I am sure that you have been taught that the sun is damaging to your skin but, actually, that is not the true story.

The truth is that certain types of light are damaging to your skin, and it just so happens that the sun provides these damaging light wavelengths. 

Sunlight is classified into three different types, based on its wavelength: UVA UVB UVC


UVC light is of no practical importance for the skin, as it never reaches earth. UVC light is filtered out
by the upper atmosphere ozone.


UVB light, on the other hand, is only partially filtered by the ozone. Clouds form a second layer of
protection against UVB light, however, on sunny days, we all run the risk of UVB exposure. UVB is the
sunlight that causes sunburn. While sunburn is painful and irritating to the skin, today, scientists know that it is not very damaging in the long run. In truth, other than temporarily robbing the skin of some moisture, UVB light and sunburn appear to have only minor, negative effects on the skin. If you are going to be in direct sunlight for prolonged periods of time, it is prudent to wear a good SPF rated
sunscreen or sunblock product, however, the purpose in this will be to avoid sunburn and not to
avoid increasing your risk of skin cancer or avoiding the effects of “photo-aging” caused by the sun.
UVA light is where the real damage occurs. UVA light is especially scary as there is no way for the
atmosphere to block it. UVA passes, full strength, through ozone, clouds, haze, etc. It will collide with
your skin on cloudy or rainy days, on winter days, while driving in the car, or just sitting by a window

inside your home. It will reflect off surfaces so it can even hit your face when you are wearing protec-
tive clothing such as hats or sunglasses. Further UVA light attacks your skin from light sources other

than the sun. For example, UVA radiation reaches your skin from computer screens, halogen lights

and even overhead florescent bulbs. If all this is not bad enough, the damage from UVA is irreversible.

UVA light is now proven to cause premature facial aging (photo-aging), wrinkles, skin damage as well
as skin cancers. For years, we have all known about sunlight and skin cancer, we just had the wrong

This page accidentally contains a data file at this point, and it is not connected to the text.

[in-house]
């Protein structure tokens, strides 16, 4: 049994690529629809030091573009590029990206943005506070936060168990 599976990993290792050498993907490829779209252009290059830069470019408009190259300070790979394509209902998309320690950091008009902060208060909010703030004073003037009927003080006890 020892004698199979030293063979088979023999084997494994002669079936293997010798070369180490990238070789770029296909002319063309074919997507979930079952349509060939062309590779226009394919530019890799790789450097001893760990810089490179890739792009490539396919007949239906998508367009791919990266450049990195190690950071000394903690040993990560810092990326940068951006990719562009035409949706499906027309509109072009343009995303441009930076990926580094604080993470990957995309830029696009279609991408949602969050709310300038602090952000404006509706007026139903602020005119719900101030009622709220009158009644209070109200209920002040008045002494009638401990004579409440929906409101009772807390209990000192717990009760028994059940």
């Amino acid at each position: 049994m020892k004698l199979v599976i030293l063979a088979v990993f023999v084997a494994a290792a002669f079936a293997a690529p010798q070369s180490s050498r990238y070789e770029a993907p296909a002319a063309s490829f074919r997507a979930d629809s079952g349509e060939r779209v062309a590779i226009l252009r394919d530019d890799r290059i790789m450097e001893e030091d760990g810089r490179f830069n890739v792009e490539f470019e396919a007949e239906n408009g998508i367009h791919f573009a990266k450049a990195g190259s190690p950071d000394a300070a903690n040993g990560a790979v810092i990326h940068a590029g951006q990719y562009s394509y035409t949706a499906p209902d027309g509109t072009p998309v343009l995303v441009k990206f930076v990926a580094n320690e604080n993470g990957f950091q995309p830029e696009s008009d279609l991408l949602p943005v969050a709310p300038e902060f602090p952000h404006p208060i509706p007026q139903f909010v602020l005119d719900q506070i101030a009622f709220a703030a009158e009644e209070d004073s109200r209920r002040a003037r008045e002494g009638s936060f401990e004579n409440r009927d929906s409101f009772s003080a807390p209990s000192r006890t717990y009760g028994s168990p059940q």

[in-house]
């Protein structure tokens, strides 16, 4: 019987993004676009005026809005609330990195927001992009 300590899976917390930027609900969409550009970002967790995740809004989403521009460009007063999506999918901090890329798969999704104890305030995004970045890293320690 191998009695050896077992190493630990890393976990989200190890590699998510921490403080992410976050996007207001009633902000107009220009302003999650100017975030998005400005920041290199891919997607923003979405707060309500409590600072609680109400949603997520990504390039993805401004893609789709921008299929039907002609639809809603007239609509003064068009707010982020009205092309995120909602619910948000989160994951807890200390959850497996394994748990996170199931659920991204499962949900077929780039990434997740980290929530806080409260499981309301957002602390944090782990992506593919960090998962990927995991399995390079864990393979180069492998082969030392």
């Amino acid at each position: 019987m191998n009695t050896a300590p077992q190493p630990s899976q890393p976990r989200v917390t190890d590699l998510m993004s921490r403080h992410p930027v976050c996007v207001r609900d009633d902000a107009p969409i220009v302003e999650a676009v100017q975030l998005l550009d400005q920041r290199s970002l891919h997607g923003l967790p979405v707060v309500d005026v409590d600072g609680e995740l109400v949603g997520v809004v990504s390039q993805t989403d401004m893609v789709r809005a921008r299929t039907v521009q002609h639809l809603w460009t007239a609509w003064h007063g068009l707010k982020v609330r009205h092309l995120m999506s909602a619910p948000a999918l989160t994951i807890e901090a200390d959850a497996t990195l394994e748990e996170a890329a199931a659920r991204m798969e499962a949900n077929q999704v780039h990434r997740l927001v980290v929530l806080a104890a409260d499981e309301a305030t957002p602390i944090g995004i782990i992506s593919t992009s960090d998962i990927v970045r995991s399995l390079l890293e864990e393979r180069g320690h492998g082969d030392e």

UV culprit. What we haven’t known, however, was the incredible acceleration effect that UVA sunlight

has on aging. Recently, the Federal Government itself stated that up to 90% of the visible skin chang-
es commonly attributed to aging are caused by exposure to sunlight, which scientists are now aware is actually UVA light.


Although we all love the sun, not to mention daylight, if you are serious about preventing wrinkles
and, in fact, improving wrinkled skin, you have to use a sunscreen on your face. It’s that simple.
Don’t panic and stay indoors...just wear the sunscreen every day, always.

Sunscreens


Here is the catch.....most sunscreens don’t protect your face or your body from the harmful, aging
effects of UVA light. Most all sunscreens, even the SPF 15 and higher products you have been taught
to buy, only block UVB light. They are useless against UVA light. Useless, as in no protection at all!
For protection against sunlight related skin damage, you must use a UVA sunscreen. Unfortunately,

rarely on the market do you see products labeled specifically as UVA sunscreens. You need to deter-
mine the effectiveness of the product, yourself, by looking at the ingredient list. Forget SPF ratings

unless you work or play in direct sunlight for hours at a time and, instead, look for a UVA screen con-
taining any of the following main UVA blockers:

1. Avobenzone (also called Parsol 1789)
2. Mexoryl® SX (terephtalylidene dicamphor sulfonic acid)
3. Tinosorb
4. Tintanium Dioxide
5. Zinc Oxide


Only buy a product that contains one of these ingredients. If you buy any other type of product you
are protecting yourself from sunburn but are not protecting yourself from wrinkling or sun damage.

In truth, however, I would look for products containing Avobenzone (also called Parsol 1789 or some-
times appearing on a label as butyl methoxydibenzoylmethane), which is approved for use by the

FDA and also sheer in composition.

While many people suggest combination products containing both UVA and UVB protecting prod-
ucts, from a practical standpoint for day to day use, when you are not going to be in direct sunlight, a

UVA protective product is probably the easiest and most helpful.
While sunscreens will help to delay the onset of wrinkles and help to keep wrinkling to a minimum,
remember, no one can avoid wrinkles. They are an inevitable part of the aging process.

Published by Sadie